Building, renovating or designing? How about transforming your roof or walls into energy producing surfaces?   This has been made possible by researchers at Melbourne’s RMIT University . This new form of solar paint can be applied to almost any surface   and is far more cost effective than installing and maintaining solar panels.
Dr Kourosh Kalantar-Zadeh and Dr Torben Daeneke (RMIT) Developers of solar paint 
Solar paint combines two components: a new material - synthetic molybdenum sulphide - which is capable of absorbing moisture from humid air, and titanium dioxide, which absorbs sunlight . When sunlight hits the paint, water molecules present in the atmosphere are split into hydrogen and oxygen, and hydrogen is harvested as an energy source .
Hydrogen is regarded as the cleanest source of energy.  When burnt, it generates electricity and is a zero emission fuel (unless you consider water as an emission!)  . This breakthrough has the potential to change how we consume energy on a large scale , as hydrogen fuel can be used in fuel cells, combustion engines and as an alternative to fossil fuels .
Sustainable paint for your projects
Why is solar paint more advantageous than other alternatives?
The simplicity of the fuel production process, its wide application and affordability  are major factors as to why this new form of solar paint could be a game changer. The paint can be coated on almost any surface  , making it an energy-harvesting and fuel-producing surface .
Another attractive feature is its adaptability to a range of climates. “Any place with water vapour in the air – even remotes areas far from water – can produce fuel” , and because solar paint doesn’t require any external power source to function, the future may be far closer than it seems .
The RMIT researchers hope to see the paint incorporated on residential and commercial buildings in the very near future .
Our passion at Certified Energy is reducing our collective environmental footprint, and solar paint is an extraordinary material that can produce clean, usable energy from a previously unimaginable source. It is this type of innovation that keeps driving us forward and we are excited to see where discoveries like this new form of solar paint can take us.
To find out more
 G. Shen, "Solar Paint from TiO2 Particles Supported Quantum Dots for Photoanodes in Quantum Dot–Sensitized Solar Cells," ACS Omega, vol. 3, no. 1, pp. 1102-1109, 2018. http://pubs.acs.org/doi/full/10.1021/acsomega.7b01761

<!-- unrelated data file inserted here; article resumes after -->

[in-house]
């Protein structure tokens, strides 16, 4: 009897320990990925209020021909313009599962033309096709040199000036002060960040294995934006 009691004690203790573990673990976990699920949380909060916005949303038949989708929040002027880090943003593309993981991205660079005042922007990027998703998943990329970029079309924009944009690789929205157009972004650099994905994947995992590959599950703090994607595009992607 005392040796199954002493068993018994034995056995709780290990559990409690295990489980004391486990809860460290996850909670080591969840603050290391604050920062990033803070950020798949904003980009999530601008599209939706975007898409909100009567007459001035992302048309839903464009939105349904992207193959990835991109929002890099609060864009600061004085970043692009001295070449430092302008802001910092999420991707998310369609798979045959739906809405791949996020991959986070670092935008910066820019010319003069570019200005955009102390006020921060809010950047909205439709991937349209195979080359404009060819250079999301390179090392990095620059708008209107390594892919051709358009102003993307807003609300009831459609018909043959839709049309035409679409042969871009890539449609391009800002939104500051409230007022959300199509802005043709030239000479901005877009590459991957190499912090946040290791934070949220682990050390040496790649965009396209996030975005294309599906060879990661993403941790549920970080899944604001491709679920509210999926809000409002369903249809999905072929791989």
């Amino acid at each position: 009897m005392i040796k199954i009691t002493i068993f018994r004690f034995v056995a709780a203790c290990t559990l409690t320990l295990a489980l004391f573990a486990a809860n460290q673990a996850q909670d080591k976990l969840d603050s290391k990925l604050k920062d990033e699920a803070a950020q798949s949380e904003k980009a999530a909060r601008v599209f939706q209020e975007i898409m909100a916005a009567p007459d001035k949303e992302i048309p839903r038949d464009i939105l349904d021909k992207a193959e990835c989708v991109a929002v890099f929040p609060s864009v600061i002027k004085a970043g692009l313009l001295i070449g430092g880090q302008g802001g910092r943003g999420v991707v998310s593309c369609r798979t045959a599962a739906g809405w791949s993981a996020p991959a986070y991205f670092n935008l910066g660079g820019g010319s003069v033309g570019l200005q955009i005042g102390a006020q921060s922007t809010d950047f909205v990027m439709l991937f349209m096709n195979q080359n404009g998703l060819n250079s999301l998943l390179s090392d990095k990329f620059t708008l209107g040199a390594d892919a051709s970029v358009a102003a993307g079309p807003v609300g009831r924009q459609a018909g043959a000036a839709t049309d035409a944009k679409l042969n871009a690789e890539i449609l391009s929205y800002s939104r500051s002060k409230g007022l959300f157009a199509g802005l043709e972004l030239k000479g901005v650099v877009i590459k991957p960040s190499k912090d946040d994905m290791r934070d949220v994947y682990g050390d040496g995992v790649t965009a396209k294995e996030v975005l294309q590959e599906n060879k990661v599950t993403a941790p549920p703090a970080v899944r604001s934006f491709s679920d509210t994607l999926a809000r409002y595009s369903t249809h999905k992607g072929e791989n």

P. C. Dastoor, "Solar paint: Harvesting light," Nature Photonics, vol. 7, 6 2013. https://www.nature.com/articles/nphoton.2013.130
 H. K. Jun, "Quantum dot-sensitized solar cells—perspective and recent developments: A review of Cd chalcogenide quantum dots as sensitizers," Renewable and Sustainable Energy Reviews, vol. 22, pp. 148-167, 6 2013. https://www.sciencedirect.com/science/article/pii/S1364032113000610
 A. A. Muhammad, "Revival of Solar Paint Concept: Air-Processable Solar Paints for the Fabrication of Quantum Dot-Sensitized Solar Cells," The Journal of Physical Chemical, vol. 121, no. 33, p. 17658–17670, 2017. http://pubs.acs.org/doi/10.1021/acs.jpcc.7b05207
 M. P. Genovese, "Sun-Believable Solar Paint. A Transformative One-Step Approach for Designing Nanocrystalline Solar Cells," ACS NANO, vol. 6, no. 1, pp. 865-872, 2012. http://pubs.acs.org/doi/abs/10.1021/nn204381g
 S. A. Agarkar , "Dye sensitized solar cell (DSSC) by a novel fully room temperature process: a solar paint for smart windows and flexible substrates," Royal Society of Chemistry, vol. 2, pp. 11645-11649, 17 9 2012. http://pubs.rsc.org/-/content/articlehtml/2012/ra/c2ra22182a
 N. Canter, "Solar paint," Tribology & Lubrication Technology;, vol. 68, no. 4, pp. 12-13, 8 2012.
 G. Ondrey, "SOLAR PAINT," Chemical Engineering, vol. 124, no. 8, p. 8, 8 2017.
 T. Daeneke, "Surface Water Dependent Properties of Sulfur-Rich Molybdenum Sulfides: Electrolyteless Gas Phase Water Splitting," ACS NANO, vol. 11, no. 7, p. 6782–6794, 2017. https://pubs.acs.org/doi/abs/10.1021/acsnano.7b01632
 G. Connery , "Solar paint prototype to offer endless energy from water vapour," 2017 16 2017. [Online]. Available: http://www.smh.com.au/technology/sci-tech/solar-paint-prototype-to-offer-endless-energy-from-water-vapour-20170612-gwpnoq.html . [Accessed 2018 2 6].
US Department of Energy, "Hydrogen Production and Distribution," 11 7 2017. [Online]. Available: https://www.afdc.energy.gov/fuels/hydrogen_production.html . [Accessed 18 2 6].
US Department of Energy, "Hydrogen Benefits and Considerations," 11 7 11. [Online]. Available: https://www.afdc.energy.gov/fuels/hydrogen_benefits.html . [Accessed 18 2 6].